Many entrepreneurs have big plans for launching their business, but too few think about an exit strategy before they start.
This is a fatal mistake. With 90% of startups doomed to failure, founders can’t afford to overlook this most important element to their company’s long-term viability.
An exit strategy not only helps founders and investors recoup the money they invested in the company, it also lays the foundation for the company’s future success. Without an endpoint in mind, founders will struggle to formulate a strategy clear enough to grow their business.
Smart founders know that all things must come to an end and plan for this opportunity by appointing the right people to take over when their knowledge and skills no longer serve the company they worked so hard for.
In the case of a buyout or acquisition, planning an exit means founders have time to get their finances in order, properly assess the value of the company, find the right buyer and negotiate the sale at the moment of their choice instead of the sale was forced upon them under less favorable circumstances.
Why are founders so reluctant to consider their exit plan?
It should come as no surprise that founders are notoriously reluctant to consider the terms of their exit from the startup they’ve struggled to get off the ground for so long. This is reported by UBS Investor Watch report48% of entrepreneurs who want to sell do not have an exit strategy, because they think the exit point is so far in the future that it is not even necessary to think about it.
Most worryingly, the UBS report points out that most business owners don’t have a full understanding of what happens when selling a business, with 75% of owners believing they can sell their business in a year or less on top of the 58% who have never had their company formally appraised.
Then there’s the perception that founders are less committed to the startup’s success as they plan their exit. Because it requires close collaboration with key stakeholders, including senior leadership, board members, and major investors, planning an exit strategy is often thrown into the “too difficult” basket, to the detriment of all involved.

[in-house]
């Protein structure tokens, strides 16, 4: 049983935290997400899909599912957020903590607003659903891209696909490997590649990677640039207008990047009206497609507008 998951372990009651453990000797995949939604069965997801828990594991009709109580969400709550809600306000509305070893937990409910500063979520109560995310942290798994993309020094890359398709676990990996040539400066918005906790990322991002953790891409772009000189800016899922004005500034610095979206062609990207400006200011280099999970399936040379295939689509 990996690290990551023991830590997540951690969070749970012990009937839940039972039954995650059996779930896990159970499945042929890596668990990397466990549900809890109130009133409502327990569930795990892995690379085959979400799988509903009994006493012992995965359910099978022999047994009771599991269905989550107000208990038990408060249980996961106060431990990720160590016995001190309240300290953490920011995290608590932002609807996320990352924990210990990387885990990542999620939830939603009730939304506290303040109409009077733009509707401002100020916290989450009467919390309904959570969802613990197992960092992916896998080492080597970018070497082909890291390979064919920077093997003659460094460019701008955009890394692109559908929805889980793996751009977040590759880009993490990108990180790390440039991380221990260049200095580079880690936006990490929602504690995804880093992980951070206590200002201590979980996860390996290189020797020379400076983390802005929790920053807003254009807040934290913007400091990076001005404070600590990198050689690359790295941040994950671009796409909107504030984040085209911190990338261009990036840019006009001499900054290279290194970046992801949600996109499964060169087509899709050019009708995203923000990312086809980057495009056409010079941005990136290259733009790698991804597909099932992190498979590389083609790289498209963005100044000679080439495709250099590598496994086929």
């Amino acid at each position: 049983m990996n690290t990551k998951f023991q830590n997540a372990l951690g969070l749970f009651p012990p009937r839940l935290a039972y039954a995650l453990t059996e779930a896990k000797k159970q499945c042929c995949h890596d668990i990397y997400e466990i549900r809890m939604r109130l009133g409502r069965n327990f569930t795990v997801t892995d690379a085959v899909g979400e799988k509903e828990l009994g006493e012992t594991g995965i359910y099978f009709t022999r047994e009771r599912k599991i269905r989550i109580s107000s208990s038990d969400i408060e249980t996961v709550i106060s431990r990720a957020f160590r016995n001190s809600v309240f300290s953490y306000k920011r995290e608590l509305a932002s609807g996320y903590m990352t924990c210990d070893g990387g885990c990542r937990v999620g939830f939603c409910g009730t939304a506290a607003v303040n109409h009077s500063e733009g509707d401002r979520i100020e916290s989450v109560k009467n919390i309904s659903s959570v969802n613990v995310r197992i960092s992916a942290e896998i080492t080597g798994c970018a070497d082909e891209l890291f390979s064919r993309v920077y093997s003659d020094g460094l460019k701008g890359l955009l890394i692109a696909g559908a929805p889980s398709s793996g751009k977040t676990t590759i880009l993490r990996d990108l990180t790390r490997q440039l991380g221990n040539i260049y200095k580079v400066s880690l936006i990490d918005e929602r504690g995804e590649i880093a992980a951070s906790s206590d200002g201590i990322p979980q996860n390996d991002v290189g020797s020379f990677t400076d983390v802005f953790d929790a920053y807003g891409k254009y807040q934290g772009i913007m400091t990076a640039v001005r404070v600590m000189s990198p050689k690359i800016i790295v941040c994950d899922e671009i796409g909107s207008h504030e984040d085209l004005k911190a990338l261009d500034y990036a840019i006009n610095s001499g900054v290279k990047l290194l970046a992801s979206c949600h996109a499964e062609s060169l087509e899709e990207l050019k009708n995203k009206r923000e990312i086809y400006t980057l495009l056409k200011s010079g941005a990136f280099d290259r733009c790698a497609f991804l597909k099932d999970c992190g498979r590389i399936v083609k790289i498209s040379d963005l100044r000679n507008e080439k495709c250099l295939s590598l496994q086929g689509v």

Exit plans as a business strategy
It is clear that a company’s strategy is determined by the exit strategy chosen by the founder. Takeovers can take years to materialise, just like with other exit plans. Only by considering a realistic exit plan can founders hope to establish a reasonable timeline for what they hope to achieve during their time at the helm of their startup.
Research shows that 20% of small businesses fail in the first year, 50% within five years, and about 60% within ten years. With such a varied timeline, planning an exit strategy also creates more stability and certainty for the company and gives it the best chance of survival.
Factors influencing how the startup is performed in the current time can further include:
Contrary to popular belief, creating an exit plan does not equate to a lack of commitment to the company’s success.
Planning for contingencies and establishing what kind of goals the founders want the company to achieve will imbue the startup with the ability to stick to the founder’s original vision. Exit planning also provides contingencies and milestones for the founder to phase themselves out of the startup and ensure it is led by designated personnel.
Making the company autonomous makes it attractive to investors and makes it more resilient. Founders must maintain processes that ensure the company can be run as smoothly as possible and delegate functions to those in the best position to perform them.
Whether preparing for an acquisition, an IPO, a management buyout, a family succession or a merger, key systems are essential to maintaining the company’s character and purpose.
If founders plan to be acquired from the start, they can spend time trying to stay attractive to companies at all times. On the other hand, founders who are focused on building a legacy may invest more time in permanently embedding the company’s culture, goals, and vision.
Success by planning backwards
In the interest of transparency and stability, it is critical that business owners have a plan for every possible eventuality.
Founders should ask themselves whether their exit strategy adequately reflects their goals and company values.
They should consider how their exit strategy will affect the short- and long-term future of their company. Finally, it doesn’t hurt to think about what sales amount the founder would like to walk away with when the time comes.
The bottom line is that it’s never too early or too late for founders to plan their exit strategy. While they may not be achieved on an exact timeline, milestones are an important indicator of progress that will serve founders well as they strive for maximum value within the company.
Only by understanding who can create the most value for the end user and engaging them at key moments can entrepreneurs help their startups reach their full potential.
- Iain Salteri is the founder of KttiPay